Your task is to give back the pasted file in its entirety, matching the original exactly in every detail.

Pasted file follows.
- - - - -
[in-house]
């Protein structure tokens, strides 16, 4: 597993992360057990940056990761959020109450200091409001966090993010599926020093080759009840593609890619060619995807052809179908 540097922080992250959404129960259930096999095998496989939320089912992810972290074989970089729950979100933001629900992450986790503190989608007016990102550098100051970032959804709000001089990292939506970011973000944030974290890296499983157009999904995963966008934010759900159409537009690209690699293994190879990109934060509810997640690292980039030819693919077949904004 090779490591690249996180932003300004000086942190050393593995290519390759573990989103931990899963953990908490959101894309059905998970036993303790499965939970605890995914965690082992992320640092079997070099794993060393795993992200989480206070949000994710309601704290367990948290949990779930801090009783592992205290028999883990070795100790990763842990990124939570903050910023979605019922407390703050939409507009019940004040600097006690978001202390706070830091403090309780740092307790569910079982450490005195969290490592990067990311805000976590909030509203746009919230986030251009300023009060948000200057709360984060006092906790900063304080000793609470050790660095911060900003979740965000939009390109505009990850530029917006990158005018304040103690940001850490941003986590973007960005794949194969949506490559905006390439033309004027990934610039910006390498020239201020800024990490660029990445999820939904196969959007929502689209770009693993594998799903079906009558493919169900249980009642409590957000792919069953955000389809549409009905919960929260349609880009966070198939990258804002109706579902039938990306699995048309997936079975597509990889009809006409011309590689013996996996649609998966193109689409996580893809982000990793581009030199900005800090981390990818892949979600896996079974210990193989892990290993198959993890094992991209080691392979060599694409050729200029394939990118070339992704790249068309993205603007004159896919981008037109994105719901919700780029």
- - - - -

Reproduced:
[in-house]
């Protein structure tokens, strides 16, 4: 597993992360057990940056990761959020109450200091409001966090993010599926020093080759009840593609890619060619995807052809179908 540097922080992250959404129960259930096999095998496989939320089912992810972290074989970089729950979100933001629900992450986790503190989608007016990102550098100051970032959804709000001089990292939506970011973000944030974290890296499983157009999904995963966008934010759900159409537009690209690699293994190879990109934060509810997640690292980039030819693919077949904004 090779490591690249996180932003300004000086942190050393593995290519390759573990989103931990899963953990908490959101894309059905998970036993303790499965939970605890995914965690082992992320640092079997070099794993060393795993992200989480206070949000994710309601704290367990948290949990779930801090009783592992205290028999883990070795100790990763842990990124939570903050910023979605019922407390703050939409507009019940004040600097006690978001202390706070830091403090309780740092307790569910079982450490005195969290490592990067990311805000976590909030509203746009919230986030251009300023009060948000200057709360984060006092906790900063304080000793609470050790660095911060900003979740965000939009390109505009990850530029917006990158005018304040103690940001850490941003986590973007960005794949194969949506490559905006390439033309004027990934610039910006390498020239201020800024990490660029990445999820939904196969959007929502689209770009693993594998799903079906009558493919169900249980009642409590957000792919069953955000389809549409009905919960929260349609880009966070198939990258804002109706579902039938990306699995048309997936079975597509990889009809006409011309590689013996996996649609998966193109689409996580893809982000990793581009030199900005800090981390990818892949979600896996079974210990193989892990290993198959993890094992991209080691392979060599694409050729200029394939990118070339992704790249068309993205603007004159896919981008037109994105719901919700780029």